EPC — Integrating Voices

We are sometimes pressured  to be homogeneous, to be all one mode: all nice, or all pro or con an issue, clear and uncomplex. Yet when I find a personal truth, very often it is a paradox, combining both polarities. Truth inside out. We can love fiercely, and disagree vehemently. So we can write clearly and ambivalently, in focus and confusion, clearly committed and questioning. We can choose to be broad, with texture  and dimensions, messy and stainless-steel polished.

Speaking  and writing  with  your own voice does not mean  silencing parts, but integrating  them. Like the Tibetan monks, who chant with two tones, we do not have to speak in just one voice.

EPC — Assessing Achievements

A study tested the difference between men and women’s perceptions of their own achievements. Each gender group took a test and then received their results. The results were rigged, as was the ease of the test: one set of tests was very difficult, and scores were reported  low, regardless of performance. The second set of tests was extremely easy and results were falsely reported high.

Then the men and women were asked, “To what do you attribute your performance?” The results were astounding.

EPC — Un-premeditated Voice

It was a warm August evening in New York, about 11 p.m. We had all just come from seeing Marcel Marceau’s “Last Concert in America” (the first one of several; he changed his mind a few times) and were digest- ing this visual feast of silent communication, so the crowd was talking softly and going slowly. Except for one man.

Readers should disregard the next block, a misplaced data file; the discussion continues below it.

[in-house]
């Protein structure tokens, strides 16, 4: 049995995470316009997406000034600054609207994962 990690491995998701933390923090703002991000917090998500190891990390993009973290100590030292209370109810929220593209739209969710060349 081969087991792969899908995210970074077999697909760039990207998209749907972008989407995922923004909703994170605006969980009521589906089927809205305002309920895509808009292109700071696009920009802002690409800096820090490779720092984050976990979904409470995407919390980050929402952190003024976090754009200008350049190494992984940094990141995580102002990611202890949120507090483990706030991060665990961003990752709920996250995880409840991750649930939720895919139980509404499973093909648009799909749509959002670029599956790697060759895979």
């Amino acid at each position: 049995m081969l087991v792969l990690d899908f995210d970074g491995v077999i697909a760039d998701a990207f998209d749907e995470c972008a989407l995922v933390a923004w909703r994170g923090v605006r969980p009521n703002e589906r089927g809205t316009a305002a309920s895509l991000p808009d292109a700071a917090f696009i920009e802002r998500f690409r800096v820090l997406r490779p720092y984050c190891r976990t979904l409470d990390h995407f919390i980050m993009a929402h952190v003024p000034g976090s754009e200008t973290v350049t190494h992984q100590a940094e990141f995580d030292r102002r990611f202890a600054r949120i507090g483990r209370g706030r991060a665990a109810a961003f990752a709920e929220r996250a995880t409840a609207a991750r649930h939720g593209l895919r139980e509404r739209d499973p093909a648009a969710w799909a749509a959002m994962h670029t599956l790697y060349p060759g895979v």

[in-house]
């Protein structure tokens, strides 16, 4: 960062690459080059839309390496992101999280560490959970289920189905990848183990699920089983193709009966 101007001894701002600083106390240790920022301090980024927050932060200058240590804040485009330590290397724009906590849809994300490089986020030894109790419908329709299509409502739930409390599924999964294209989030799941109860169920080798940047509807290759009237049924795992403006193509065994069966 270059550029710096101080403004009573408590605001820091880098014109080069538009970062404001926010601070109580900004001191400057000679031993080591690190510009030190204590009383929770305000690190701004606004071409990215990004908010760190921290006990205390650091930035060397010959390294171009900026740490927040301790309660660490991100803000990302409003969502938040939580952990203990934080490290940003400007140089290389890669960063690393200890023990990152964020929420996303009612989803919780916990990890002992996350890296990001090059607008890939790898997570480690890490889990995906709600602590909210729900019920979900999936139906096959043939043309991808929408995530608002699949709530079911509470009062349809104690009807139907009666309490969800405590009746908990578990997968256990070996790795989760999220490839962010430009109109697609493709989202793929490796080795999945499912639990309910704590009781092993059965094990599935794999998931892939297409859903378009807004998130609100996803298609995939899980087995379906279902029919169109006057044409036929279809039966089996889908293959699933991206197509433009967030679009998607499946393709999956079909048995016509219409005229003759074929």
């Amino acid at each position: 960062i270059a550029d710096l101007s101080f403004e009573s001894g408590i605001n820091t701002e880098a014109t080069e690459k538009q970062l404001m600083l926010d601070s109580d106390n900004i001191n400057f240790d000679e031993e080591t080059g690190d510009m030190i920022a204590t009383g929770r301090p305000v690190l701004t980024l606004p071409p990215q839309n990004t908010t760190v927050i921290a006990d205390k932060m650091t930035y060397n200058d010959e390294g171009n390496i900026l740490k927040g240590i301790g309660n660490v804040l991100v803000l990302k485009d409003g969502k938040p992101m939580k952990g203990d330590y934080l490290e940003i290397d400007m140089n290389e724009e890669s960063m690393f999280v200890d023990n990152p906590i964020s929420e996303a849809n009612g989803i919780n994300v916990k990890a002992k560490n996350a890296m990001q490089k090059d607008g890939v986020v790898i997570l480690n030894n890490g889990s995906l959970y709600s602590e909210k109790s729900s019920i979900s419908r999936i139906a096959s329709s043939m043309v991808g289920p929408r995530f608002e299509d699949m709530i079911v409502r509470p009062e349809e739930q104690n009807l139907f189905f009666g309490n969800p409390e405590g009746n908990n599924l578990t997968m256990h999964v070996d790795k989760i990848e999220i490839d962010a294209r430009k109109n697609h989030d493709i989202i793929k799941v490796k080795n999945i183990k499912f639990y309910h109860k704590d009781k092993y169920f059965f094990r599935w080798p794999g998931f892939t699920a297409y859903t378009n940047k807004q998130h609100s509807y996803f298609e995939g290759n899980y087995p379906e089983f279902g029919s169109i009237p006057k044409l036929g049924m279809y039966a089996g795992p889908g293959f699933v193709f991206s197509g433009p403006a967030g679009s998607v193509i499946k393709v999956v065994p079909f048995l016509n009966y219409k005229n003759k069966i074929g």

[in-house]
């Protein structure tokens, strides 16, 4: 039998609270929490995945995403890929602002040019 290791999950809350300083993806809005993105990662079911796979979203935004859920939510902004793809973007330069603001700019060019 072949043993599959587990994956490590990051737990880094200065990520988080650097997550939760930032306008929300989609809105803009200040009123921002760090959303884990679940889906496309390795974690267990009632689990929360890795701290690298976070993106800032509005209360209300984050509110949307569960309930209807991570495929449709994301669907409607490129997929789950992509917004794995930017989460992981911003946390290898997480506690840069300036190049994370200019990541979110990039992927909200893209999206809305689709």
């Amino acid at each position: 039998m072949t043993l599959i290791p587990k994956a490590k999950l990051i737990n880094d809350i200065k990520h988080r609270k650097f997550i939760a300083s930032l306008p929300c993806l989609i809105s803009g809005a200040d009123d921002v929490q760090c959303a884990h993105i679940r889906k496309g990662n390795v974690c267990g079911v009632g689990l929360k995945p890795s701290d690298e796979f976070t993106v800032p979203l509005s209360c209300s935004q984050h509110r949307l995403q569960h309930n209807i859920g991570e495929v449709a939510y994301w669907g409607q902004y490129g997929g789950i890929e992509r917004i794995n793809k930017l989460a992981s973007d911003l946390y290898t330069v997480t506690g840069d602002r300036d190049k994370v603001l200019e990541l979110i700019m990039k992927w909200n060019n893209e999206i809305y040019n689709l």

This fella had his arm around a glitzy woman. They both were walk ing with a swagger, and his sarcasm knifed into my awareness: “I’m going to get on the train now, and go home to Connecticut. The little woman will have the kids in bed, and she’s going to say, ‘Oh, Honey, how hard you work, staying in the office this late, what can I get you?’” I spun away from my husband  and in-laws and right into his face, 

EPC — Choosing Voice

Choosing voice is about  application: When  do we speak and when do we keep silent? What do we choose to give voice to and what do we choose to ignore, or remain  silent with? Using our voice is taking  a stand, defining ourselves.

In any given situation there are three basic choices: exit, loyalty, or voice. We can leave, disassociate, or remove ourselves; we can remain loyal to the  situation,  supporting  or with  silent  consent;  or we can choose to give voice—and thereby express our unique perspective.

EPC — Voice as Defense

Voice is our protector.   Here is an excerpt from my book Women Voice and Writing, to help you think about this…

In a self-defense class, our instructor Peg taught that the voice is always the first line of defense. “Speak up. If you are being attacked, yell. It helps retard shock and shallow breathing. If you yell, your lungs fill up and you are more grounded  and present than if you move into a flight response.”  Peg instructs  our class of 18 women to stomp our feet and yell “No!” then scream “911” all together.

We do this, loudly. A good deal of sound comes out. Then we laugh, a bit uncomfortable from our uncharacteristic shout. But one young woman is in tears. Peg, our instructor, asks her, “What’s going on?” The twenty-something  woman says, “I’ve never yelled ‘NO!’ before, and it scared me. And it felt so good.”

EPC — Creative wounds, or, the value of hard times

Another excerpt from  my book Women Voice and Writing.

Megan LeBoutillier used the term “creative wound.”  There is an archtype of the wounded  healer. The theory is that one needs to go through a healing crisis oneself, facing death or near death, before  one  can  come  into  the  fullness  of  her  healing  power.  Only though the alchemy of this kind of transformation, then, can one understand and minister to others in healing.

Wounding may not be necessary to attain depth of voice. But if one has been through  a crisis—creative or personal, that crisis can be used in service of strengthening voice. And clarifying voice.

EPC — A Matter of Time